Upper

Mac: (Reminder: I am reviewing a shoe that is a size smaller than what I usually wear.) The upper is very simple, in a good way. Most of it is an engineered mesh that reminds me of the New Balance Beacon. It has just enough stretch to conform to the foot, and feels secure at all speeds. I am somewhat of a toe-box snob, and although these don’t have the exaggerated last of an Altra or even the anatomical shape of a Topo, there is very little - if any - toe crowding. Toe splay is more than adequate. Lace lockdown is good, although I replaced the laces with something just a little longer so I could use all of the upper eyelets. 
Tongue stays in place well with a traditional slot to work the laces through. One possible negative for some: the collar comes up just a touch higher than most of my shoes - including at the achilles - so that is just barely grazes the bottom of my ankle. This has not led to any irritation, but it is something to consider.


Midsole
Floatride Energy is an expanded pellet TPU (think Boost) foam that it said to be more responsive and springy and lighter than traditional EVA foams. The foam here is clearly not Boost (Reebok is owned by adidas but does its own thing from everything we can tell)  as the pellet grains seem much smaller and it is lighter. It will also allow Reebok to offer other "super foam" based shoes at a great price as Energy comes in at $100, Grasse Road at $120, and Harmony at $120. See RTR's 2019 Reebok preview here.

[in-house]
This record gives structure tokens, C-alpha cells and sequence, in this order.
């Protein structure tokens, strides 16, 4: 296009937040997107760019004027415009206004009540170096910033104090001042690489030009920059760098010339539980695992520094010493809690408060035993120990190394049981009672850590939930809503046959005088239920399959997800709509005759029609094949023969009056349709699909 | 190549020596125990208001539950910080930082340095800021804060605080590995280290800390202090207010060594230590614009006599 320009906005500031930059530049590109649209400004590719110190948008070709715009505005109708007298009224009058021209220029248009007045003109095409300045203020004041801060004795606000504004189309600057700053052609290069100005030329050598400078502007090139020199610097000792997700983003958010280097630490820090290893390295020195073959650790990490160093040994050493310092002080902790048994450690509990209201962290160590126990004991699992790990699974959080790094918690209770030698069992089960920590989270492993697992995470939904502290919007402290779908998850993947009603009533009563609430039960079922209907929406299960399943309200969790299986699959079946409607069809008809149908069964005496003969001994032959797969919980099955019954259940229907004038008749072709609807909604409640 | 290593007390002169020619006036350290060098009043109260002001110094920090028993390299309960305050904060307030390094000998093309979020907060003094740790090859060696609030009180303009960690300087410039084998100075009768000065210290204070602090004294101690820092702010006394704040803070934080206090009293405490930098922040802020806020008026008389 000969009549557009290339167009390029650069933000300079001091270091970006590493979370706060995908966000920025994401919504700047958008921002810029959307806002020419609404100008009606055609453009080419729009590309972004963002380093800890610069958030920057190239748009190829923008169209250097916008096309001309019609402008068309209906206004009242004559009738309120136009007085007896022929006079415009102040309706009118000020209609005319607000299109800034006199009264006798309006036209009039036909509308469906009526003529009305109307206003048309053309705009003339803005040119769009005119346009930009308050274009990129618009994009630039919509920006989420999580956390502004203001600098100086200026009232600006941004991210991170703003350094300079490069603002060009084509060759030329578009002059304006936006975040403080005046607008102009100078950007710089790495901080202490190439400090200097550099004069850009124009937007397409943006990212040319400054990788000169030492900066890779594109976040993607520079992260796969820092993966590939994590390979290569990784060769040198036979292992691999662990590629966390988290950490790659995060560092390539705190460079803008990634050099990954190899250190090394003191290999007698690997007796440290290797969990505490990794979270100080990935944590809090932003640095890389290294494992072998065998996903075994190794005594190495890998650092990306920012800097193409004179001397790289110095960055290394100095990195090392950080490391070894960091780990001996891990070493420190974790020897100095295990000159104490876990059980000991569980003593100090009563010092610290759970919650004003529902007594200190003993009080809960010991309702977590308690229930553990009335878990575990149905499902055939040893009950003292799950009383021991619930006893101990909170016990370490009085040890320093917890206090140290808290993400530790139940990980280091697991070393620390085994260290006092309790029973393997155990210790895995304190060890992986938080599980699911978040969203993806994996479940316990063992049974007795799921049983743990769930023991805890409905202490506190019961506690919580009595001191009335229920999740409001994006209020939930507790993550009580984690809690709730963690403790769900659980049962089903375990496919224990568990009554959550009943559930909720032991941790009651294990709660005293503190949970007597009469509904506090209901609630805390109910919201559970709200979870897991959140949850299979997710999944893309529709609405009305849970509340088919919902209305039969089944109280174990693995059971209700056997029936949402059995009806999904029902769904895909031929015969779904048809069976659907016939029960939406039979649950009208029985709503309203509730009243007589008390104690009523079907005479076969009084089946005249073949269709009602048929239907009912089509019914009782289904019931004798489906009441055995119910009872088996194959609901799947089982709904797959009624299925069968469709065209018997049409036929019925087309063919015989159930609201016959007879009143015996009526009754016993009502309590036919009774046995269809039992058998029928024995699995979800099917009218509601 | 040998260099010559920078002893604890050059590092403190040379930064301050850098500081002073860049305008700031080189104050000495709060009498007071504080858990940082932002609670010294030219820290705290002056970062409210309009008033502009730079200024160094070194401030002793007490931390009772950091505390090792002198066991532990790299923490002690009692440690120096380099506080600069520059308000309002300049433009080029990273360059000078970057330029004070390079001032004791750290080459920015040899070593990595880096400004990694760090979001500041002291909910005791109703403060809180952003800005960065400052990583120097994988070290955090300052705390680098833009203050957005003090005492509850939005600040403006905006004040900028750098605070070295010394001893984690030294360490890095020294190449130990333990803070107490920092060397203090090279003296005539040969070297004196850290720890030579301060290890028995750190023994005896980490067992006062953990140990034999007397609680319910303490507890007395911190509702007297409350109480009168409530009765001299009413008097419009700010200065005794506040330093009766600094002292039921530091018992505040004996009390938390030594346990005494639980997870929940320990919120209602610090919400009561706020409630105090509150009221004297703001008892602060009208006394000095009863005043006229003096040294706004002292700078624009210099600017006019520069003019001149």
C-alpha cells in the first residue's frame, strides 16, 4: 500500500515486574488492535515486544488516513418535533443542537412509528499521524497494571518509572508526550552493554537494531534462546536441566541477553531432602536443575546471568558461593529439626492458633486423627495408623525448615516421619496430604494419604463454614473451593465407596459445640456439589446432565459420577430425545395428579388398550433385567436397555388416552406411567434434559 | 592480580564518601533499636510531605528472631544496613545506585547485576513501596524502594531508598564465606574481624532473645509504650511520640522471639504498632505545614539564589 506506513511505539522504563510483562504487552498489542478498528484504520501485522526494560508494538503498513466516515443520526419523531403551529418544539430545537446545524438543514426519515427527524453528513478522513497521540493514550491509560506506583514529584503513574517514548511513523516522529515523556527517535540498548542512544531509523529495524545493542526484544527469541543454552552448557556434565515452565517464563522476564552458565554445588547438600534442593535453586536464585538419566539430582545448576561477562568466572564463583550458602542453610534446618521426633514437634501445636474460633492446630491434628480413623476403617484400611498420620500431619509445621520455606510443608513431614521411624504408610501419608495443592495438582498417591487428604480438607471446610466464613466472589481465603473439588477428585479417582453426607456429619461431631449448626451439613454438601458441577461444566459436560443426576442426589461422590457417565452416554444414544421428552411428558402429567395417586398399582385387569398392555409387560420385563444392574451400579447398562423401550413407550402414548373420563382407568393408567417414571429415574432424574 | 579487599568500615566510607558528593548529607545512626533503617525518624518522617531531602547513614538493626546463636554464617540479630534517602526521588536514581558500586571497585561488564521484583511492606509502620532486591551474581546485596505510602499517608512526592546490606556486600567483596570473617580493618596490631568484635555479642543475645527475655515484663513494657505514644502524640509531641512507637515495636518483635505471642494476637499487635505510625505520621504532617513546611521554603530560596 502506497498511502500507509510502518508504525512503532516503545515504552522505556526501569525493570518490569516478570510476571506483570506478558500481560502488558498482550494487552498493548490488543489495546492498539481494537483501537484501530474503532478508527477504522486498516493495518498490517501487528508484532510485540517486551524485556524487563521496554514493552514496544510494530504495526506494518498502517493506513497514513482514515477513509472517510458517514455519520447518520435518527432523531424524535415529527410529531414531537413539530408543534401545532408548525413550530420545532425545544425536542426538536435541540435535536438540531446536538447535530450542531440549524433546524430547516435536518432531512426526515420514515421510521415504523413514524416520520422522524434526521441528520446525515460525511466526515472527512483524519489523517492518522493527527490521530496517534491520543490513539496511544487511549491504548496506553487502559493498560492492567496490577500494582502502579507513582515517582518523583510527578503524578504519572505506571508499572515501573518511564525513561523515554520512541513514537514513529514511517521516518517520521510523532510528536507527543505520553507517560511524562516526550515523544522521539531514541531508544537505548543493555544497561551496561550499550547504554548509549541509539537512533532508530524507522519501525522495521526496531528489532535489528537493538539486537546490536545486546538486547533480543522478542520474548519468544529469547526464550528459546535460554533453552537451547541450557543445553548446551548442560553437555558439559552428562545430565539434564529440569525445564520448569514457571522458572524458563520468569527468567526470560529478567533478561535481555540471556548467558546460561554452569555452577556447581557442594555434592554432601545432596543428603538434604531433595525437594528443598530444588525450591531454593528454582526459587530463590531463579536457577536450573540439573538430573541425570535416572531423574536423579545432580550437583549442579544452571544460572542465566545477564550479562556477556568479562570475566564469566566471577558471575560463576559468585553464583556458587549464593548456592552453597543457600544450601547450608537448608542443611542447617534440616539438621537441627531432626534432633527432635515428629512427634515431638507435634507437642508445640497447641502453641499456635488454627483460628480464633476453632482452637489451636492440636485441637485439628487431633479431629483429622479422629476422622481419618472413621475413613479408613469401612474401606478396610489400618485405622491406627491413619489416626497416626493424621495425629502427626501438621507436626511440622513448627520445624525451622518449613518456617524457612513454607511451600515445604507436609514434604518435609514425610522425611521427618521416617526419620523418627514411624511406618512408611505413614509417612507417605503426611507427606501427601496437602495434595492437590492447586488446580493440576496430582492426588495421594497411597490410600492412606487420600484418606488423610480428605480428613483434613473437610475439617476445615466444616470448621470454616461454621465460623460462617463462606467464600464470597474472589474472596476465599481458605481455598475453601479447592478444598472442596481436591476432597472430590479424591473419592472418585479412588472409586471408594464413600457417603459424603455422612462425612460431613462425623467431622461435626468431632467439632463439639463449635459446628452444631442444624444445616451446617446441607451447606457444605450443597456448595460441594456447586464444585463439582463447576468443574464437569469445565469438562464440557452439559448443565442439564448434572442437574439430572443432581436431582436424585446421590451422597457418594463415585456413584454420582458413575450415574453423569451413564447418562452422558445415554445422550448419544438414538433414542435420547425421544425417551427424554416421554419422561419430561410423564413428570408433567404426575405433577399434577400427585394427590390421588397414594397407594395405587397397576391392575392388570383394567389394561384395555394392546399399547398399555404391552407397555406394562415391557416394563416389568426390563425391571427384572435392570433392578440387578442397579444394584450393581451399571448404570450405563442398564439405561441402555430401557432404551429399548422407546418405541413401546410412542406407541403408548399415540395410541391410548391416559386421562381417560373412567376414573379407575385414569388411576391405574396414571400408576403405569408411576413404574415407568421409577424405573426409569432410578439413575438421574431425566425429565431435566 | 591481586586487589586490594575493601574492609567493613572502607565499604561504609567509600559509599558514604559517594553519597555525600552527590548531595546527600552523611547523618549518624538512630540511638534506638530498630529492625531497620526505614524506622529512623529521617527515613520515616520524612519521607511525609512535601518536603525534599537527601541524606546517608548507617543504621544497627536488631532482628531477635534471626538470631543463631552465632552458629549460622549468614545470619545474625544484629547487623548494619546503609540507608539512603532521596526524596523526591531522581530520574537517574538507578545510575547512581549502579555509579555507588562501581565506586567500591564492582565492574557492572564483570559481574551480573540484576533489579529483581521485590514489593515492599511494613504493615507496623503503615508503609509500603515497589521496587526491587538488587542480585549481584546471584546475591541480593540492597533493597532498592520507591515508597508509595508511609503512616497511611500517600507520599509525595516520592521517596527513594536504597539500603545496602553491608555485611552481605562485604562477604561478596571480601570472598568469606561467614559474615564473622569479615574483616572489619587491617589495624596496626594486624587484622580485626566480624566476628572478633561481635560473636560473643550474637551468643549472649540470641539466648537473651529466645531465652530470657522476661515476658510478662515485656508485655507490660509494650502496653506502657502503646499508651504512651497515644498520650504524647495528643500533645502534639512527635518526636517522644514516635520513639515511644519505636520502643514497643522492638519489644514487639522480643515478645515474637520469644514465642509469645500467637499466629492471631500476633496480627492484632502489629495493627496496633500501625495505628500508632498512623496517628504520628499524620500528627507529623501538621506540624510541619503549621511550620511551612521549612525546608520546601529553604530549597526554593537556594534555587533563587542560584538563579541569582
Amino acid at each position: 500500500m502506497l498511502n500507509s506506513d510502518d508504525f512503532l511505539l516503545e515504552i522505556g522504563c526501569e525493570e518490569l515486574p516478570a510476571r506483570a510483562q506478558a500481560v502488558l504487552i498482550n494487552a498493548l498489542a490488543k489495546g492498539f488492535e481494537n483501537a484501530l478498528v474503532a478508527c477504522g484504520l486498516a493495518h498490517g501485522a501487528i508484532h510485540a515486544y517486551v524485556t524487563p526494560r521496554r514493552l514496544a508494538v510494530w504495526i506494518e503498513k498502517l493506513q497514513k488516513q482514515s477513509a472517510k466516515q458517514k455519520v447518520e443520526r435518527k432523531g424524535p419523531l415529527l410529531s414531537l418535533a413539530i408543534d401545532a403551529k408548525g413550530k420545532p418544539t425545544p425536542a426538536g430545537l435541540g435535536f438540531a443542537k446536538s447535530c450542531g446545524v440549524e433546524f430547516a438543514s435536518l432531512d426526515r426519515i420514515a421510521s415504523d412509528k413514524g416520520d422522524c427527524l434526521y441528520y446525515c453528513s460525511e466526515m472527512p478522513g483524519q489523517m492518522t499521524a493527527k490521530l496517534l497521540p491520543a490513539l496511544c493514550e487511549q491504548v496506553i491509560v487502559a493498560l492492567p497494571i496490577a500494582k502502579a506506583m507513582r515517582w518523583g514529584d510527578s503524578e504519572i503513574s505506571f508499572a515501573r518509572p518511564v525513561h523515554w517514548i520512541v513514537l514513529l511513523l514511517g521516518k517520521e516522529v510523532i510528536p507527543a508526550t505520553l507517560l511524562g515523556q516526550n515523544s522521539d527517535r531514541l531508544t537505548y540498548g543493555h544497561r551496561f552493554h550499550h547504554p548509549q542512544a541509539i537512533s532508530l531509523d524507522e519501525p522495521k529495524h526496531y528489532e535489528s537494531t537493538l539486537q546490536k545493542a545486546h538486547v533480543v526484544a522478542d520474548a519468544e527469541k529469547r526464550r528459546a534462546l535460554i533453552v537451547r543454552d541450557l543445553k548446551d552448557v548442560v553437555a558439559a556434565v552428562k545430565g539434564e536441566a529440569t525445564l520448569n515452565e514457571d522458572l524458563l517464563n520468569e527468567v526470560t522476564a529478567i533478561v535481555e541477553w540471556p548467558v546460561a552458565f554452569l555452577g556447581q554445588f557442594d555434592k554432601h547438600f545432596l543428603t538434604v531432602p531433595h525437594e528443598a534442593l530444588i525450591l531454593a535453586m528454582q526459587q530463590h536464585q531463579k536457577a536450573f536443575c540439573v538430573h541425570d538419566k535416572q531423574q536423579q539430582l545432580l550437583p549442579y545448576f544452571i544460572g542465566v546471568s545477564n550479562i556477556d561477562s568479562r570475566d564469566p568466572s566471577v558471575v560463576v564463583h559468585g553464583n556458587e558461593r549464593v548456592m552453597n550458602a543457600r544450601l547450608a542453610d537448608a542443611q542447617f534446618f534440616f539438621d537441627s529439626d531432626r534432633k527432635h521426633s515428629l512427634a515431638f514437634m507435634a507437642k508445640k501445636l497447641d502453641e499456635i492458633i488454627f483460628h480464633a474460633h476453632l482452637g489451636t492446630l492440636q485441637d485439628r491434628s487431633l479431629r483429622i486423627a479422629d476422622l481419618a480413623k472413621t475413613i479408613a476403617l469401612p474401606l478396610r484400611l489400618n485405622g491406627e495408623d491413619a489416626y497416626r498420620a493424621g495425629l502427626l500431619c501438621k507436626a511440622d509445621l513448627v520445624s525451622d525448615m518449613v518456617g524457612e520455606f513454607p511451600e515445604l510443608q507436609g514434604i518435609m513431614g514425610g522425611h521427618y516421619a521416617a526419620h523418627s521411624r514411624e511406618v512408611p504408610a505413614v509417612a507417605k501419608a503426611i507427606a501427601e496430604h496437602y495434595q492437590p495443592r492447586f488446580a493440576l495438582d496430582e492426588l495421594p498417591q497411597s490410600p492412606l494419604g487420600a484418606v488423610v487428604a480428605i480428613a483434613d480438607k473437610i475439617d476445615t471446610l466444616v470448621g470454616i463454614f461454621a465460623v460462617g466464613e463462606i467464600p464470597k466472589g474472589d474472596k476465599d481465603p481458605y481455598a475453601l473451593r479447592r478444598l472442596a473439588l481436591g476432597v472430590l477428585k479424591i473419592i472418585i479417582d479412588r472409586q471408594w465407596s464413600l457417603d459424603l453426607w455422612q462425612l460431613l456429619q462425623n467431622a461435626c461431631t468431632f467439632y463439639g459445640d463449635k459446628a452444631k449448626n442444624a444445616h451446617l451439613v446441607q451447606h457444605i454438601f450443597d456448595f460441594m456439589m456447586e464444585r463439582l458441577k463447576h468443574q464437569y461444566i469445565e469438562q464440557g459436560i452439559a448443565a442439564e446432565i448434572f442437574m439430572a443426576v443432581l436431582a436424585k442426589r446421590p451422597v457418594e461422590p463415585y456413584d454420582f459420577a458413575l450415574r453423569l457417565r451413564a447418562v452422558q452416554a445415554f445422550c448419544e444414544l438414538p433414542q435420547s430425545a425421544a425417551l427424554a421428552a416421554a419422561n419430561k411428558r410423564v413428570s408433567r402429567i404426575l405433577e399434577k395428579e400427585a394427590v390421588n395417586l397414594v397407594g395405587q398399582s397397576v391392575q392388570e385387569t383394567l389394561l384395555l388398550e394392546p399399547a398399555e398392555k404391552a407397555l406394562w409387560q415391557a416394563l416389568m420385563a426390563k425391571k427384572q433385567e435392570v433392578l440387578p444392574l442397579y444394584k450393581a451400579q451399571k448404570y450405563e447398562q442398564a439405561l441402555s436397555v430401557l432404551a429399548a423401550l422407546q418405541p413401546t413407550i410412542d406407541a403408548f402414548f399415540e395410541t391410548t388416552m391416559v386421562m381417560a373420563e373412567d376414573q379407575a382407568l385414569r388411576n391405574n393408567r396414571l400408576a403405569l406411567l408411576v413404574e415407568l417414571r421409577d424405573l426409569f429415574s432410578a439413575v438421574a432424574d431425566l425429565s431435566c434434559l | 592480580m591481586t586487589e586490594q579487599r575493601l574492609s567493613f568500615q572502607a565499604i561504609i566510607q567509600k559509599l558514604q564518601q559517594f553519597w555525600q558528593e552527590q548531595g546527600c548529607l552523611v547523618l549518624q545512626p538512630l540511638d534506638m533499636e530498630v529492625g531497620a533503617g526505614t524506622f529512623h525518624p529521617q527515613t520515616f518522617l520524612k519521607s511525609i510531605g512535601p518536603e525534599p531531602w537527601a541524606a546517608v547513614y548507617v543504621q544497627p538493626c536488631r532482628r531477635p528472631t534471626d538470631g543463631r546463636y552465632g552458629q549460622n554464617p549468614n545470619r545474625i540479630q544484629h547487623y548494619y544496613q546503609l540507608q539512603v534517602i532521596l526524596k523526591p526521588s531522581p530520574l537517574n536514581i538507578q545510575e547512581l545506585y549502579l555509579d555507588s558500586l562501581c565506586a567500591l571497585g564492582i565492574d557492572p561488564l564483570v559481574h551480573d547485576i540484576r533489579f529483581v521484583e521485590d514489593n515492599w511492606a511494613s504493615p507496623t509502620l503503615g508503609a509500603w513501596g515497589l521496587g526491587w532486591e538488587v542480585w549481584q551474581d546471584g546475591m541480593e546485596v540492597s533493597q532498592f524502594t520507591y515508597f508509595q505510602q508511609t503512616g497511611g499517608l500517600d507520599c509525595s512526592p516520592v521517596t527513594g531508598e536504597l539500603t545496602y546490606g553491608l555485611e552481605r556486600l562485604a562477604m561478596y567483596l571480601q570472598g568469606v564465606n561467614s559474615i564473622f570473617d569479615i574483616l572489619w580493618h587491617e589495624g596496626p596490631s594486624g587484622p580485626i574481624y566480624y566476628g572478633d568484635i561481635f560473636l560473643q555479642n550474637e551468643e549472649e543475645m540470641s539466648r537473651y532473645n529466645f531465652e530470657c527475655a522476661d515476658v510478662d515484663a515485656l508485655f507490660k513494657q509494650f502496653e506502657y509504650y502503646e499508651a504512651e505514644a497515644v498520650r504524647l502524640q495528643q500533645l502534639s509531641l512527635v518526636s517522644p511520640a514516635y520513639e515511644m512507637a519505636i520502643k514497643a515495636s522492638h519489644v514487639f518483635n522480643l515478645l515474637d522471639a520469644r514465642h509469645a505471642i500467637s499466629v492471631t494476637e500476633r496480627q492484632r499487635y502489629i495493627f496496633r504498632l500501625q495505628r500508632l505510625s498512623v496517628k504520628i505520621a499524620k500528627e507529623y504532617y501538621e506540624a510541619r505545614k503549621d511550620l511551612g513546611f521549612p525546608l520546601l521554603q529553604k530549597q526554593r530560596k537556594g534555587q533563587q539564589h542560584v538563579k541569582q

Mac: The midsole is where this shoe absolutely shines. It feels like running on Boost or Everrun - maybe just a touch firmer - but at 1-2oz lighter than TPU shoes of the same size. The result is a ride that is both firm and responsive, and just a joy to run in. Plus, being a polymer instead of a foam, I expect these to be much more durable - resistant to compression - than traditional EVA.


Outsole
Mac: The outsole is a single piece of rubber with good traction. The outsoles of the Fast and Fast Pro were lauded, and this one is in the same category. I have run on wet and dry asphalt, and I detected absolutely no slippage on wet roads (definitely a point over the Beacon).


Ride